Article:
Parallels between the bike and me
As a result of the coronavirus pandemic, a few months ago I decided to get back in shape.
That crisis seemed a good reason for me to also shed a few unwanted pounds.
Unfortunately, I started to look a little like Mr. Potato Head, just not as handsome. Mrs. Potato Head began to take notice.
One of the many complications, however, is I long ago discovered I can eat and cycle at the same time, so things are more complex than they appear.
Based upon my latest commitment, I dusted off the old road bike and started working on my conditioning.
On one recent evening, I strapped on the cycling shoes and hit the road. Reflecting back to the early days of my cycling career, when every ounce cost precious time, I left the socks out of the equation and put the shoes directly on my bare feet.
I briefly thought of shaving my legs to be more aerodynamic, but decided that would take too long. Shaving a few cookies or doughnuts from my diet would surely be more effective.
It was about 6:30 p.m. when I finally got everything in order and hit the pavement. The sun was getting low on the horizon and the air was cool. I rode west from Bluff towards Monument Valley.
As I turned to make the return trip, the sunlit cliffs reminded me why I love this naturally-walled village in the San Juan River Valley. The sandstone bluffs, for which the community is named, were glowing a misty pink, and various formations faded into shades of gray and black as they receded into the distance.
I searched the eastern horizon for the Sleeping Ute and noticed his nose protruding above the southeastern cliffs. The valley was “lit up.”
My bicycle is over 10 years old, which makes it a veritable dinosaur in terms of modern technology. In its time, it was a marvel of transportation engineering – but things change.
Heading east, I began to consider the parallels between the old bicycle and me. I started thinking about the tires, and how we both tend to lose a little air, which at times can be inconvenient.
When I first moved back to San Juan County, Twin Rocks Trading Post was under construction, so I lived in Blanding. Every day my father and I drove to Bluff with the bicycle in back of his truck.
After working all day with Jim Foy, the building contractor, digging trenches, building walls, and pounding nails, I would climb on the bike and ride north to Blanding.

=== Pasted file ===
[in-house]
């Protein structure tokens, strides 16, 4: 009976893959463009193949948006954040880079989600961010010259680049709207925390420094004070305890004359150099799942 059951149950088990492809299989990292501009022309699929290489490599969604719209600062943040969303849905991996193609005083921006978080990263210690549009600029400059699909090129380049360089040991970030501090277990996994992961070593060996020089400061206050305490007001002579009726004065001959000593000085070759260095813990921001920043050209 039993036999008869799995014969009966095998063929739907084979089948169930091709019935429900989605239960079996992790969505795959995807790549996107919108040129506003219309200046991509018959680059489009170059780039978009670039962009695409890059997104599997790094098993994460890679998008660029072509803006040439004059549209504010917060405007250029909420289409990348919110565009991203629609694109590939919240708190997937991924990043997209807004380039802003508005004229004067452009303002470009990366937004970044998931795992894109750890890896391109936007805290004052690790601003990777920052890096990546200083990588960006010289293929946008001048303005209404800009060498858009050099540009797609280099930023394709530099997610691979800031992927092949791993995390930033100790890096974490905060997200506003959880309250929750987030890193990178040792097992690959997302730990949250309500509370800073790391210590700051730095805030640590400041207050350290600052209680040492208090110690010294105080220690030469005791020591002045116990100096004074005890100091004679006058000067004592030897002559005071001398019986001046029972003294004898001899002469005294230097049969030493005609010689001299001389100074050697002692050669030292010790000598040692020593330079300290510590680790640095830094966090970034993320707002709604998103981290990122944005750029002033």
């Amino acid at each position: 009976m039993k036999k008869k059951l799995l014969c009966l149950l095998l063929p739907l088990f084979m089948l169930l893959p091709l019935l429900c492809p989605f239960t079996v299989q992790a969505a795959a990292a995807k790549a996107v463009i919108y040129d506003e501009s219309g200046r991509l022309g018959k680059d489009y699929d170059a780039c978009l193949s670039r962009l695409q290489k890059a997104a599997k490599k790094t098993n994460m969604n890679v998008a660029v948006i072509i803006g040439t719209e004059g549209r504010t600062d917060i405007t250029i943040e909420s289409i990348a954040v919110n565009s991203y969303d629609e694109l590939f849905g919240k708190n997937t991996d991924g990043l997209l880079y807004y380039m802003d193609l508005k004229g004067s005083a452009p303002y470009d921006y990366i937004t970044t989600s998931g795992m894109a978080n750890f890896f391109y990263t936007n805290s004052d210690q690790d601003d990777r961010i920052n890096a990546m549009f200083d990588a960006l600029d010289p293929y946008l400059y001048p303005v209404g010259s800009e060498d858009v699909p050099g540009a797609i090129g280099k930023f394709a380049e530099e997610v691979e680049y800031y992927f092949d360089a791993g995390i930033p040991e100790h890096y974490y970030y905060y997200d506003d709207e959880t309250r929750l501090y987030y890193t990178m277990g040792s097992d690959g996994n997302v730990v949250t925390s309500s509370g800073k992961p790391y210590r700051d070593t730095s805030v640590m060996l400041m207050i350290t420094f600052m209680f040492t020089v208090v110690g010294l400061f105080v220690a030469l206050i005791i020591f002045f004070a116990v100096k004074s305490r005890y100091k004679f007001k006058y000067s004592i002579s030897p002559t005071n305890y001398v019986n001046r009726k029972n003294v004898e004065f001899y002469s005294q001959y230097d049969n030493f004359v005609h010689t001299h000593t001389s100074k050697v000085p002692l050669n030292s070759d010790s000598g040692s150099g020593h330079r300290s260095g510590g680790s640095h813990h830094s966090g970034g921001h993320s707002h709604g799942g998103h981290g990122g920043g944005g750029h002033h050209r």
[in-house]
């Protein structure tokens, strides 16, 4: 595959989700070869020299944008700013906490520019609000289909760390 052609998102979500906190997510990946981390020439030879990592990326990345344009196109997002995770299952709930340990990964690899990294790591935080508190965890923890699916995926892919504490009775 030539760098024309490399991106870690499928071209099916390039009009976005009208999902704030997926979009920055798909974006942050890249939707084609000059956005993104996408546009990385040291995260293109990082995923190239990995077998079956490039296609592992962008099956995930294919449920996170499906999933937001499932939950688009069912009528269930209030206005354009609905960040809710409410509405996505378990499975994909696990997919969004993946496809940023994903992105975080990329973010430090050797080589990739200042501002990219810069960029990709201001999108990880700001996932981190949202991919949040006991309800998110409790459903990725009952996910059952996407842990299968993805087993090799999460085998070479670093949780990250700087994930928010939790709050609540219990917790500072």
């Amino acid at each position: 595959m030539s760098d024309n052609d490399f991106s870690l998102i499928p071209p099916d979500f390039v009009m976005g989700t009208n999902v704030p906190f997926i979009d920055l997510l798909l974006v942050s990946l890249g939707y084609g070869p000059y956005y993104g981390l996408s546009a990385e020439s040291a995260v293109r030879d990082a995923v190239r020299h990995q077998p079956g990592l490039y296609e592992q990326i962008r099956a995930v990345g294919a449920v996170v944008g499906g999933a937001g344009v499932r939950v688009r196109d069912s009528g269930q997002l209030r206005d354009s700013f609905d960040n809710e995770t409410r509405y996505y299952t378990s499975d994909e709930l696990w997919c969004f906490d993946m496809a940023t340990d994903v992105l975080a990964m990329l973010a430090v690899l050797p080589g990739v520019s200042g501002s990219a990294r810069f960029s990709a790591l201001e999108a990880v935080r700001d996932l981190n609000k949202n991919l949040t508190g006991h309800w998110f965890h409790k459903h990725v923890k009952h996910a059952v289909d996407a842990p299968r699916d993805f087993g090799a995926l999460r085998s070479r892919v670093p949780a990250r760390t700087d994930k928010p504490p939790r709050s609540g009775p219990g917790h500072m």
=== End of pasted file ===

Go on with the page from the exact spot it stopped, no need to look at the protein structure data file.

The bike and I were a well-oiled machine, working in perfect harmony – “Hozho,” as the Navajo people like to say. I would make the 25-mile, 2,000-foot climb in just over an hour. The bicycle was tuned to perfection, and my legs worked like pistons, pumping the pedals up and down.
Family, the business, and a new daughter distracted me over the next few years, and the bike gathered dust. Then one day I was diagnosed with a terrible illness – the dreaded furniture disease. My father, William “Duke” Simpson, first recognized the symptoms.
That tire around my waist began to inflate, and Duke, a renowned expert in furniture disease, pointed it out to me. Of course, I suspected it all along, but was in denial. I attempted to hide the malady, and stay its effects with protein concoctions, but nothing worked.
For a time, I considered wearing moo moos, but couldn’t find patterns or shades that complimented my skin color. Bluff was, and still is, devoid of adequate retail clothing options, and Cortez, CO and Farmington, NM are a substantial drive. You couldn’t order moo moos on the Internet, which did not yet exist.
In the more progressive medical texts, furniture disease is described as the condition where “[o]ne’s chest falls into one’s drawers.” As in my case, the onset generally begins in the mid thirties.
Serious disfigurement can occur. Once trim bodies begin to sag, and cycling performance drops in direct proportion to the sagging. It becomes hard to work the pedals with all that weight pushing down on your thighs.
Actually, the down stroke is fairly easy, it’s the upstroke, which requires lifting all those extra pounds, that can be difficult. Balance is also greatly affected.
My ever-evolving shape manifested in a less aerodynamic configuration and interrupted airflow, resulting in significantly less performance.
So there I was all those years later, wrestling the bike back into this beautiful little community.
Coming into town, the slight grinding of the bicycle’s gears reminded me how I often wear on the residents of this small town. A little lubricant may be in order. As I pedaled up to the trading post, I realized the old bike and I were lucky to be functioning at current levels.
Neither the tires nor I lost any air, which is a relief since the bicycle pump doesn’t perform the way it once did. All in all, things are not as bad as they could be, pandemic and all.